The tostada de ceviche mixo, is among the very best you’ll find in New Mexico, matched only by the version served at the aforementioned Mariscos Costa Azul. Raw seafood (crab, shrimp, fish) is marinated (almost pickled) with raw onion, lemon juice, cilantro and green pepper to form not only an absolutely delicious appetizer, but a colorful one as well.

The horchata is served cold with plenty of ice to keep it that way. It isn’t as sweet as a child’s cereal as some horchata is served.

You’ll be hard-pressed to select from the menu’s ocean treasures. The back page of the multi-page menu lists several non-seafood items for landlubbers. There were no landlubbers at La Costa Azul during our inaugural visit.

When you don’t know what to order, it’s sometimes advisable to select something named for the restaurant. In this case, that would be Camarones Costa Azul, shrimp from the blue coast. About a dozen shrimp are wrapped in crispy bacon then topped with melting mozzarella cheese. This is a hit-and-miss entree that is oftentimes desiccated. You might also prefer a sharper Mexican queso, but the mozzarella does its job and is a wonderful complement to the slightly briny shrimp. You’ll be pleasantly surprised to find that not only is the shrimp de-veined, the annoying tail has been removed for you. This entree is accompanied by ridged French fries, the kind out of a bag, and saffron rice with pieces of carrots and peas. The platter on which this is served is roughly the size of the Thanksgiving turkey platter which means you’ll have left-overs.

Another hit-and-miss entree La Costa Azul manages to do exceptionally well is paella. In fact there are two paella entrees on the menu. Go for the Paella Valenciana, a large platter brimming with seafood (squid, shrimp, crab, fish, clams and mussels); sausage (almost as sweet as the Filipino sausage longoniza) grilled red, green and yellow peppers and a buttery saffron rice. It is better than the much more expensive paella we’ve had at some Spanish restaurants.

La Costa Azul has only one shortcoming and that’s a sparse dessert line-up. The only dessert available during our inaugural visit was a desiccated chocolate cake. At least none of the seafood was as dry as that cake.

Costa Azul
640 Coors, N.W.
Albuquerque, NM
LATEST VISIT: 7 October 2006
# OF VISITS: 1
RATING: *
COST
: $$
BEST BET: Tostada De Ceviche Mixo, Guacamole, Horchata, Paella A La Valenciana, Camarones Costa Azul

La Norteñita – Albuquerque, New Mexico (CLOSED)

La Nortenita at its former home on Wyoming

La Nortenita at its former home on Wyoming

The only disappointment (and it was a minor one) we experienced during our inaugural visit to La Norteñita was in not hearing the lively Mexican polka “Mi Nortenita” crackling over the restaurant’s tinny speaker system. That would have made our visit to “Old Mexico” complete.

More than most Mexican restaurants in Albuquerque, La Norteñita (the little northern girl) has the look and feel of a restaurant in one of Mexico’s northern states.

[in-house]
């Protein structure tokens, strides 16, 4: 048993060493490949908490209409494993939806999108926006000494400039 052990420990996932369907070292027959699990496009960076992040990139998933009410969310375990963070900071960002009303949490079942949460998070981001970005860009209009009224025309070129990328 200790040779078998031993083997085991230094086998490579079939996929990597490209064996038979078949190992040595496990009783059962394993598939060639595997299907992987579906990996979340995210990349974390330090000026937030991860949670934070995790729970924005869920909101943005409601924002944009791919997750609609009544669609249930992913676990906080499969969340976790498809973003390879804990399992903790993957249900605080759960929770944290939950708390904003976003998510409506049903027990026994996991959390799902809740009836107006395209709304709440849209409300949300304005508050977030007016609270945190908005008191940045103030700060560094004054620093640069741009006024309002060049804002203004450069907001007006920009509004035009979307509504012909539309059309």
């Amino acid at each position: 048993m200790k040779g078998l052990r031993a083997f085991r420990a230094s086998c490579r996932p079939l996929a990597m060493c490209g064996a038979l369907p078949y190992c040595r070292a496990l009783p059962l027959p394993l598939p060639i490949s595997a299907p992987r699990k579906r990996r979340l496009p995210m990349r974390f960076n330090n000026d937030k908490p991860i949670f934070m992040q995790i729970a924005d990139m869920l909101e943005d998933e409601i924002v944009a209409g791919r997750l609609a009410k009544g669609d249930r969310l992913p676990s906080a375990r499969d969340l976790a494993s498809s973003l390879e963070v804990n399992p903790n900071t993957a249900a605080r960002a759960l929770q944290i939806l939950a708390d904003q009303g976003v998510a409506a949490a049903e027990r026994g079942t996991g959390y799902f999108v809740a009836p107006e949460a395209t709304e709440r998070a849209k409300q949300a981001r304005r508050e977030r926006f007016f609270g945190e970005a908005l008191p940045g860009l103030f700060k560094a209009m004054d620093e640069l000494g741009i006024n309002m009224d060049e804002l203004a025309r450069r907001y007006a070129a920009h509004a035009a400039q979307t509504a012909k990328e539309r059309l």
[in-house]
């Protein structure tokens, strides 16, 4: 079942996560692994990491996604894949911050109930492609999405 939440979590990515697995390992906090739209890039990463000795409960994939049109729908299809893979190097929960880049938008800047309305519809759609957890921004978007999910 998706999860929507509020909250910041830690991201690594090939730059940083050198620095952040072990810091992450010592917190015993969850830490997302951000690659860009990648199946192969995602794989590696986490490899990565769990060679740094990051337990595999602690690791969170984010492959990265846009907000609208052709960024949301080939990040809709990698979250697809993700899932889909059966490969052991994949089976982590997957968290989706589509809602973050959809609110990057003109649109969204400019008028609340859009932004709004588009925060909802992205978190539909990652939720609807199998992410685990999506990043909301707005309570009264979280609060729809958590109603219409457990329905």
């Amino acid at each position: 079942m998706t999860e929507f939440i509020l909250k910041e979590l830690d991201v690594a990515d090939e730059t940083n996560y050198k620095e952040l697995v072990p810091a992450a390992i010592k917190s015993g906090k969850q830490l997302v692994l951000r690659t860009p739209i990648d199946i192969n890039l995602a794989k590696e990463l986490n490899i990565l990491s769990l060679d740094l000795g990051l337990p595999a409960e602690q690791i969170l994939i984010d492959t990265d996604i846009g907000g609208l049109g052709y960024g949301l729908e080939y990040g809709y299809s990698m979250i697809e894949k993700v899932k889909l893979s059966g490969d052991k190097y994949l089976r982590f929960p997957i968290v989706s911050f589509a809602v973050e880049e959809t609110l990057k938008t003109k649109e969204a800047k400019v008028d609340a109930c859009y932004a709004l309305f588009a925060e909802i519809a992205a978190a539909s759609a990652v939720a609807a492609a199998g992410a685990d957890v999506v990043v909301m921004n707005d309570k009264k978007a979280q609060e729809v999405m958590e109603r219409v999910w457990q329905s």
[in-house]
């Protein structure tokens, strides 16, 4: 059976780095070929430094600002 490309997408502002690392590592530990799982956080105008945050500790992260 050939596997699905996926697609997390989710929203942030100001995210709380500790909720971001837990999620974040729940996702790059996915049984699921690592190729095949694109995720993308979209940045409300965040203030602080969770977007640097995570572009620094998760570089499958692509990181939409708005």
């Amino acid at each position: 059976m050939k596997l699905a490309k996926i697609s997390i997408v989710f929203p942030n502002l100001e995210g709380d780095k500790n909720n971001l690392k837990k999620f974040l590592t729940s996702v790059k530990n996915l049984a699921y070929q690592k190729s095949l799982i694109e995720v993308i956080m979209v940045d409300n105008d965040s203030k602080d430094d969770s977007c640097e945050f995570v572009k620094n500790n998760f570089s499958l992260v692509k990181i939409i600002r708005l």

That means a kitchen and wait staff (and most customers) barely conversant in English, a lustrous color palate on the stark walls, mañana paced service and flavorsome food not adulterated for American tastes.

The original La Norteñita has been around for several years, situated on Central Avenue in an edifice most Americans might consider a “dive.” Business was so good that its owner (ironically from Puerto Vallarta which is in central Mexico) launched a second La Norteñita restaurant about three miles from the original.

A second La Norteñita was launched at the site which once housed Cha Cha’s, DeLillo’s All American Cafe and Christina’s restaurant, all very good restaurants in a heavily trafficked yet seemingly doomed to failure location. If you had wagered that La Norteñita would succeed where its predecessors failed, you would have lost. That is despite the primary reason it should have succeeded–authentic and delicious Mexican food at Old Mexico prices.

La Nortenita Mexican Food & Mariscos on busy Wyoming Boulevard.

La Nortenita Mexican Food & Mariscos on busy Wyoming Boulevard.

La Norteñita’s second location had several dining rooms in the luminous colors of the ultraviolet spectrum. On one dining room, you were surrounded by almost unnaturally, shockingly bright orange and yellow hues while equally intense blue walls were visible in another room. In contrast, the dark brown vigas on the ceilings seemed boring and out-of-place. On one dining room, the sole decorative touch was a framed picture of a vibrantly plumed rooster.

Belying its stark ambience, La Norteñita serves wonderful food. The jalapeño-based salsa is your introduction to taste sensations which will remind you of Old Mexico. Onion, cilantro, garlic and even jalapeño seeds coalesce in piquant bursts of flavor. Housemade chips have a pronounced toasted corn taste and are lightly salted, crispy and fantastic.

Both breakfast and lunch menus offer tantalizingly tempting options, some of which you don’t often see in Albuquerque restaurants. One such rare treat is the caldo de albondigas. A simple translation would be “meatball stew,” but that wouldn’t do justice to what turns out to be a hearty broth in which swim carrots, onions, meatballs (of course) and a whole red potato. This is Mexican comfort food at its finest.